THE BLACK EXPERIENCE IN DESIGN X DID
Harnessing the power of the DID Collaborative often means working together to achieve goals, but it is equally as important to highlight individual DID member successes. DID Founding Advisor Lesley-Ann Noel Ph.D. is one of six editors of a collection of insights from over 70 designers and creatives, a new book entitled The Black Experience in Design: Identity, Expression, & Reflection.
Lesley-Ann Noel worked with around 15 contributors, five in each of the three chapters she coordinated: Chapter 3 “Design Scholarship”, Chapter 5 “Afrofuturism in Design”, and Chapter 8 “Collective, Radical & Liberatory Spaces in Design”.
"The thread that runs through these pieces is that Black designers must boldly create these spaces for themselves. These spaces need to be visionary, liberatory, and emancipatory communities for Black designers who are being ignored by the design industry." - Lesley-Ann Noel, Chapter 8, pg. 505
We're also proud to highlight the work of participating DID members with chapters in the book including Eddie Opara (Pentagram) and Yocasta Lachapelle (COLLINS). Learnings from Yocasta's chapter, in particular, have been informally shared ahead of publication to guide the work of DID committees focused on pathways between higher education and the design workforce. DID also touches this work through a chapter by DID brand/mark designer/Founding Advisor Forest Young, who speaks of it in this recent Fast Company article.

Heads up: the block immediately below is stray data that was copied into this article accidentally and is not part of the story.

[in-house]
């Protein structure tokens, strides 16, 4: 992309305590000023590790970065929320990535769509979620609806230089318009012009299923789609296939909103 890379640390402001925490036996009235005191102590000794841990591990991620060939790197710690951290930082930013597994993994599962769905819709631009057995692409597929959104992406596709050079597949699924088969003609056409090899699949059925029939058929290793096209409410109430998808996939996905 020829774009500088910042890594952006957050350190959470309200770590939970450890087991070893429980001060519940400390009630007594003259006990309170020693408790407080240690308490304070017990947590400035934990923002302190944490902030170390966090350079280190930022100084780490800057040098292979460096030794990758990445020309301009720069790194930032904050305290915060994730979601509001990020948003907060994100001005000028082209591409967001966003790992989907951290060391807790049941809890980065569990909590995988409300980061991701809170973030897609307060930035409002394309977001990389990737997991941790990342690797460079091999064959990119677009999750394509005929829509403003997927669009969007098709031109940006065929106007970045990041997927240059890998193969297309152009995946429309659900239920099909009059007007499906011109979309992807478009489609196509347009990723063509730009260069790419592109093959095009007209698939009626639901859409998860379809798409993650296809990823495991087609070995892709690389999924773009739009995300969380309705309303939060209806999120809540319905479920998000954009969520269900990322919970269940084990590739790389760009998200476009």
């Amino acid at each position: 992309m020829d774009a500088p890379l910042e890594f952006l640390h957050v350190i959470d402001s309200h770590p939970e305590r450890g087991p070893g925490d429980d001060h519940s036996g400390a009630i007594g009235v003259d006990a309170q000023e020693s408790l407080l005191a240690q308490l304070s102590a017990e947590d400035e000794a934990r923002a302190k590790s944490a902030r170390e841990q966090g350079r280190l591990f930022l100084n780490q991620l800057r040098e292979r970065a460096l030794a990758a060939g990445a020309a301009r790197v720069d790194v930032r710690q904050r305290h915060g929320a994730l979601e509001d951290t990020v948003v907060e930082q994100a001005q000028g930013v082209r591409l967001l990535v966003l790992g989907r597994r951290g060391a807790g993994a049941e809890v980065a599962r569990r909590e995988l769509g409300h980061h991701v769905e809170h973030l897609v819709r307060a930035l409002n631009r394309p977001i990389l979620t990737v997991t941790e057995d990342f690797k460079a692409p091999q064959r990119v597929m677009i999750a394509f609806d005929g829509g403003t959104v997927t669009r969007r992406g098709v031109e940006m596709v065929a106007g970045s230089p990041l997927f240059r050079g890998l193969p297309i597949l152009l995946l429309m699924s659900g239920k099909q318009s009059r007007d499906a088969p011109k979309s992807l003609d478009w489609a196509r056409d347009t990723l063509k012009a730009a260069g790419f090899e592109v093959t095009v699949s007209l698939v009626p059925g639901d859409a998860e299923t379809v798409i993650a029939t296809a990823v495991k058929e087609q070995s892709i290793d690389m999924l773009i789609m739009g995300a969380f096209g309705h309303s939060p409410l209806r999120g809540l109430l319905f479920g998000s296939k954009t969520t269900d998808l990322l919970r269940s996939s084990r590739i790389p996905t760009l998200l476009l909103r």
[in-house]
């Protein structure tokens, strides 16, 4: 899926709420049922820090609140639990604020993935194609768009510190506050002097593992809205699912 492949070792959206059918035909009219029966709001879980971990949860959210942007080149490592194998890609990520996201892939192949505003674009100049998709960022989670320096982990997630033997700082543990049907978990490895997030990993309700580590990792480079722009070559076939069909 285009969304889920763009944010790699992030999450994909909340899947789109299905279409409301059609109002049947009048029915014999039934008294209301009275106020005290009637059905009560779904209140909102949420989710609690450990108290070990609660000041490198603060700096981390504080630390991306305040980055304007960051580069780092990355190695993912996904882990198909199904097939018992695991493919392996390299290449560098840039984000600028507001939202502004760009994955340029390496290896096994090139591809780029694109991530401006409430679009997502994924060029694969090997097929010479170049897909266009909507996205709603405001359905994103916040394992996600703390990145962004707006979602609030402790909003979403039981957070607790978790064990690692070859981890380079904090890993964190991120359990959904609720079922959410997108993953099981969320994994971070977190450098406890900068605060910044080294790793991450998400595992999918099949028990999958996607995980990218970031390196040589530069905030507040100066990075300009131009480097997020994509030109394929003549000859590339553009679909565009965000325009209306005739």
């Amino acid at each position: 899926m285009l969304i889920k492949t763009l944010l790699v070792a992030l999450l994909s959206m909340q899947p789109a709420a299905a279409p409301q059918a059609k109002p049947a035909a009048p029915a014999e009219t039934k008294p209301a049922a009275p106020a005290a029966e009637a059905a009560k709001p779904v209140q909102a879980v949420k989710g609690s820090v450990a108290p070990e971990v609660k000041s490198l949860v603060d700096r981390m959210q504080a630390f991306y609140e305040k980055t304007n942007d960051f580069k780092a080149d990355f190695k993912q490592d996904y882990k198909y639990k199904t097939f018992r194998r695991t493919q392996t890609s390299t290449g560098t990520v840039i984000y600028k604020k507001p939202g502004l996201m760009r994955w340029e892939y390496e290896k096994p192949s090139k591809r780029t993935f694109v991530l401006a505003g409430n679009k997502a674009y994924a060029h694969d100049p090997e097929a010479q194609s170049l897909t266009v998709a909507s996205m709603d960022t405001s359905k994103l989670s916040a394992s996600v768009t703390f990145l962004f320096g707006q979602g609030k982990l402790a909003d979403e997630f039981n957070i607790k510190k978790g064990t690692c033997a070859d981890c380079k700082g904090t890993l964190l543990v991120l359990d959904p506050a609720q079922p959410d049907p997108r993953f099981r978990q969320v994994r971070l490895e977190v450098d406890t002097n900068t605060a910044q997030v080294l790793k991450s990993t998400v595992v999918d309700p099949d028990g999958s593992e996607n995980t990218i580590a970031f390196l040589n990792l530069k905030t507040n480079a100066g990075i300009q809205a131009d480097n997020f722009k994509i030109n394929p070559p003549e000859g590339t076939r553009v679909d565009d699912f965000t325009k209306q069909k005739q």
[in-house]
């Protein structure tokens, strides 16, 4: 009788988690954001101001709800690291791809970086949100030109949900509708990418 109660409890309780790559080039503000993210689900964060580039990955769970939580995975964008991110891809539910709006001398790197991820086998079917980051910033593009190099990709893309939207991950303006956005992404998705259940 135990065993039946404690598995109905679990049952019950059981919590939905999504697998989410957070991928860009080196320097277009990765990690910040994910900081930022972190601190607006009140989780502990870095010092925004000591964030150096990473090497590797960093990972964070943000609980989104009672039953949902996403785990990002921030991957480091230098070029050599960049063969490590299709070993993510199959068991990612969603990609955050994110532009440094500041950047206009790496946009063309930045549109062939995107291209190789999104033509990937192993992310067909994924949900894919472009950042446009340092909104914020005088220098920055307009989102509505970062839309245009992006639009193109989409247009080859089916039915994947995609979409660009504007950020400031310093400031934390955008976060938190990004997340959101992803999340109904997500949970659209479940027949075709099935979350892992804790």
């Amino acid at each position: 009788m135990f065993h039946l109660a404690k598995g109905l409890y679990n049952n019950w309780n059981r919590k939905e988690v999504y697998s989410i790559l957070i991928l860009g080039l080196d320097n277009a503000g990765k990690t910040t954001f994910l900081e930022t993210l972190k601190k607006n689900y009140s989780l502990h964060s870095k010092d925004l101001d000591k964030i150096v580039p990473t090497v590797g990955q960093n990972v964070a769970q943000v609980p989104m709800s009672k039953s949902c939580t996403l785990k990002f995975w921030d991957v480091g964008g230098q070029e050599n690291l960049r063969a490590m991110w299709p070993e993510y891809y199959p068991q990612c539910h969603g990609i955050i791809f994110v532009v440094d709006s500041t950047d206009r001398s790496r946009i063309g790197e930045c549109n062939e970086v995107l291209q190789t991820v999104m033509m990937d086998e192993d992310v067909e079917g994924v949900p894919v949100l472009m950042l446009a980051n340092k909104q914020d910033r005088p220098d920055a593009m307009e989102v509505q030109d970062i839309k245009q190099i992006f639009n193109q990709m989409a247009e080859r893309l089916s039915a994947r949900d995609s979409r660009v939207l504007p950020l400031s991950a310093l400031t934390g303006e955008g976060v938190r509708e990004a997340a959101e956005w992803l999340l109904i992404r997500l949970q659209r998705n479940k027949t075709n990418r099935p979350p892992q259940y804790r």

"Too many companies still uphold a scarcity argument relative to talent acquisition. Earnest actions must extend beyond incrementalism and the tallying of mere percentages. A goal is to pursue a new normal, one in which a single, colorless beam becomes prismatic. And for that, a new mechanism altogether is needed." - Forest Young in Fast Company